The Terrible Love Life of Dudley Cornflower by Kin Platt. Bradbury Press, 1976.
Told in the first person this book is an exaggerated view of a fifteen year old with a frustrated sex drive indulging in flights of fancy. Dudley Cornflower seems to be the only teenage virgin left in the entire L.A. Area. His worrisome and compulsive personality leads him to seeking out every piece of advice that can help him achieve the goal of getting laid. His best friend Charley Dell, a self-proclaimed stud, gives him this simple, yet torrid advice: “find 'em, feel 'em, fuck 'em”.
After eliminating over 200 girls in his school as possible prey, Dudley is left with two options. First, there is Kelly Lake, a very sensible girl who also happens to be blind. Her only interest in Dudley seems to be of a psychological bent in order to uncover why he is such a weirdo. Then, there is Dolores Carter, an average looking girl with a mustache who grabs at Dudley's crotch and lets him feel her up in public. He does not do it with her for fear of the clap. Other encounters include sexual experiences in a decked out 70's love van and nymphomaniacs who hang out amongst library stacks.
Dudley's single mother is portrayed as a swinger who only feeds more fire to Dudley's insecurities. Her bluntness is in large part the major issue when it comes to Dudley's problems. She has been divorced three times and seems to think about sex as often as her son.
It is only through love that Dudley will be able to overcome his obsessions. However, the thin line between getting laid and having a relationship is distorted with hilarious cartoon precision. Like in many of his other books, Platt places his character against a backdrop of failed parenting and a world gone mad.
In 1977, librarian and teacher Dorothy M. Broderick wrote to Kin Platt wishing to discuss his book in her new magazine VOYA aimed at young adult librarians. She asked Kin, “...because there are so many women in our profession, books that speak to the male experience are having a particular hard time. Some very nice men in our profession are being made to feel rotten for identifying with Dudley. I'd be interested in your observations.”
Here is Kin's response:
“...To begin with, I knew the subject was risky. The taboo was there but I decided to go against it. I had hoped that the highest level I could write it at might ward off the do-gooders who seek to protect those who might want to learn about life. I also thought Dudley's fantasizing might make it acceptable, and nobody would suffer from the idea and situations inherent in a real boy trying to make it with a real girl. It's funny, of course, that they won't allow this but the puritan ethic is very strong, and almost everybody fears to come out and openly espouse Dudley, or any other boy in a determined sexual drive.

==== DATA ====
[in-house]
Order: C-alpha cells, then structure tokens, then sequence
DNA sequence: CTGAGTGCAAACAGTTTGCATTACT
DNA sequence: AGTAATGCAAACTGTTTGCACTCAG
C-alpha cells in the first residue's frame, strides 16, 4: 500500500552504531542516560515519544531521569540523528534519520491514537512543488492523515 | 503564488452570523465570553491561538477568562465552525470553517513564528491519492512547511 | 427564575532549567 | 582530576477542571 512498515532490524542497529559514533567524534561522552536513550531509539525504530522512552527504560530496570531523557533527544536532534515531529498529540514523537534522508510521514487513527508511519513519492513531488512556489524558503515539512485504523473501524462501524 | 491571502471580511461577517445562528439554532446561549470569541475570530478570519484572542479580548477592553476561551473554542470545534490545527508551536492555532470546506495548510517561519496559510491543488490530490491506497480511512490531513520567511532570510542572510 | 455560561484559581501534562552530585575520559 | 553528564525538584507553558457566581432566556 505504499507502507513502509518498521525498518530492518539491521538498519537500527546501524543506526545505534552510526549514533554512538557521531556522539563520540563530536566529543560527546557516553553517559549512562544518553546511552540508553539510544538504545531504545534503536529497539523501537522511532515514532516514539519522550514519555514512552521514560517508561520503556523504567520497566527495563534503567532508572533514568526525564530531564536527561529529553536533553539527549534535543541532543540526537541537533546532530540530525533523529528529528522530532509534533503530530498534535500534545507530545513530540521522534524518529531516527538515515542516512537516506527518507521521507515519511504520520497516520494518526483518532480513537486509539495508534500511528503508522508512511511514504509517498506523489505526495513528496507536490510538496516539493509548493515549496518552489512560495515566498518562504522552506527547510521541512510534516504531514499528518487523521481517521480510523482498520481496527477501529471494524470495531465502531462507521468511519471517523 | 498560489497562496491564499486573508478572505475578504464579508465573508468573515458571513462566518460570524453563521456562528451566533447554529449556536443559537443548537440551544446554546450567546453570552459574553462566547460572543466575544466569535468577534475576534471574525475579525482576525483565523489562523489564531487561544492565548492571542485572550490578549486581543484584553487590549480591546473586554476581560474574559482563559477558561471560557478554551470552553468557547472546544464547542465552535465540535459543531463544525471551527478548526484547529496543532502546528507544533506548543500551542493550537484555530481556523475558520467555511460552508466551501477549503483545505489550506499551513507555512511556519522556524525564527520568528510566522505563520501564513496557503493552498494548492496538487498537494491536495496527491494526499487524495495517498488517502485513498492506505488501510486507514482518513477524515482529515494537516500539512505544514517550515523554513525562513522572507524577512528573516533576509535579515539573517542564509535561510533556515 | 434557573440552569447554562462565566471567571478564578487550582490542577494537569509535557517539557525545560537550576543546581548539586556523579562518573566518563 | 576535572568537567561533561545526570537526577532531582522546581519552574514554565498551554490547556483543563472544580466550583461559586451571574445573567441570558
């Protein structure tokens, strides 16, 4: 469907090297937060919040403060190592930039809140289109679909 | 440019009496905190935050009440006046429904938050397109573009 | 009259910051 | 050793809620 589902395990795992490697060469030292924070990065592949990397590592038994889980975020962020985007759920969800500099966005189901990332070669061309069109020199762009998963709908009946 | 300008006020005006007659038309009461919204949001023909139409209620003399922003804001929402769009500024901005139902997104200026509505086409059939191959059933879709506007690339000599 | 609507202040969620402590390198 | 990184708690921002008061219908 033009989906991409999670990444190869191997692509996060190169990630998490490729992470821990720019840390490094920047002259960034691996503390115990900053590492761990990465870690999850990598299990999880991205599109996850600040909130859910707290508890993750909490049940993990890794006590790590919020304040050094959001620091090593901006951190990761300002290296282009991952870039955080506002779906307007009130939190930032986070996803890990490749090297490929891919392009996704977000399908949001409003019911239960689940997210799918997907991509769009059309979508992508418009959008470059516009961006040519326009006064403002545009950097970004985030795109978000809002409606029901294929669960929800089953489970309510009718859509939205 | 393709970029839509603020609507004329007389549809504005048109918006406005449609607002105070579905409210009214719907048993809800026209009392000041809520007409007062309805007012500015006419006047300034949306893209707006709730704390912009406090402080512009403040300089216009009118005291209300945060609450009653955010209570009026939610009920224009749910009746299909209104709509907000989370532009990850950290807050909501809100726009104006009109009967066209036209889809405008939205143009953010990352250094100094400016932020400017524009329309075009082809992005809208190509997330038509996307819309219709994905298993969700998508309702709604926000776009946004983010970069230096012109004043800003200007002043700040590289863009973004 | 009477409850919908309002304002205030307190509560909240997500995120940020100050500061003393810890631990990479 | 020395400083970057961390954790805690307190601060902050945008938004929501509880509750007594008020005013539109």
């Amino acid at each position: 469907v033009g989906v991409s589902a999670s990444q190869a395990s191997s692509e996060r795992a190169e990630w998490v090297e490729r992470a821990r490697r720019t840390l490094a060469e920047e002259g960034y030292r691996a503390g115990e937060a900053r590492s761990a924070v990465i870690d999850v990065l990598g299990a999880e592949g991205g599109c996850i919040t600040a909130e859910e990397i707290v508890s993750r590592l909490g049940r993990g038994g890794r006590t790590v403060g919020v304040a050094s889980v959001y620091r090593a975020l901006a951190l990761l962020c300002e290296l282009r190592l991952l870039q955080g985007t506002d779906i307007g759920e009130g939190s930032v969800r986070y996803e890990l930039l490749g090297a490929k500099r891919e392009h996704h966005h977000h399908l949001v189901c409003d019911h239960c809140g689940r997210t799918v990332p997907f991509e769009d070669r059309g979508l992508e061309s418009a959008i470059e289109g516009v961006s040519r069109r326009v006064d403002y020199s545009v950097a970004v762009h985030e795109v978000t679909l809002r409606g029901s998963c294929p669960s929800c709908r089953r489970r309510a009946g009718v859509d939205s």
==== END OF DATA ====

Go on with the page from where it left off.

[However] nobody to my knowledge ever became pregnant from reading a book...Perhaps it might have been different if I had done Dudley seriously along the lines Judy Blume took with her most acceptable book Forever... (We're good friends and her kids love Dudley.) So the factors are that I dared to make fun of a serious situation, spoofed it, made motherhood common and spoiled everyone's notion of their own fantasy lives.”
So, for comparison purposes, here is a description of Blume's book, published only one year earlier by the same publisher. It has gone through multiple printings, sold millions of copies and remains in print to this day. Dudley, on the other hand, was never reprinted and never even appeared in paperback format.
Forever... by Judy Blume. Bradbury Press, 1975.
Katherine Danziger is an 18 year old girl growing up in the suburbs of New Jersey in the 1970's. She falls in love and comes to her own decision as to whether or not sex is right for her at this time in her life. Her friends and parents offer advice and pressures. Ultimately Katherine decides for herself, choosing to act cautiously and take the necessary precautions. Her caring parents warn her that relationships at this age should not last forever. While she disagrees with them, this ultimately turns out to be the case and “forever” turns out to be not that long.
What is interesting about this book is that Katherine does not regret the sex she had. She still looks fondly upon it, even after the relationship has ended. Katherine proves to be a strong woman capable of making intelligent decisions on her own. She is neither swayed or manipulated. Instead, she is in control and confident. Having sex before marriage in no way mars her; it does not make her a “slut”. Instead, the experience only seems to strengthen her as a free thinking woman of the future.
And just for kicks, here are two movie posters for teen flicks from 1976-1977 displaying some of the popular tastes and fashion from this time period. Could these raunchy sex comedies have been inspired by Dudley Cornflower?
and (below) cover from Newsweek, September 1, 1980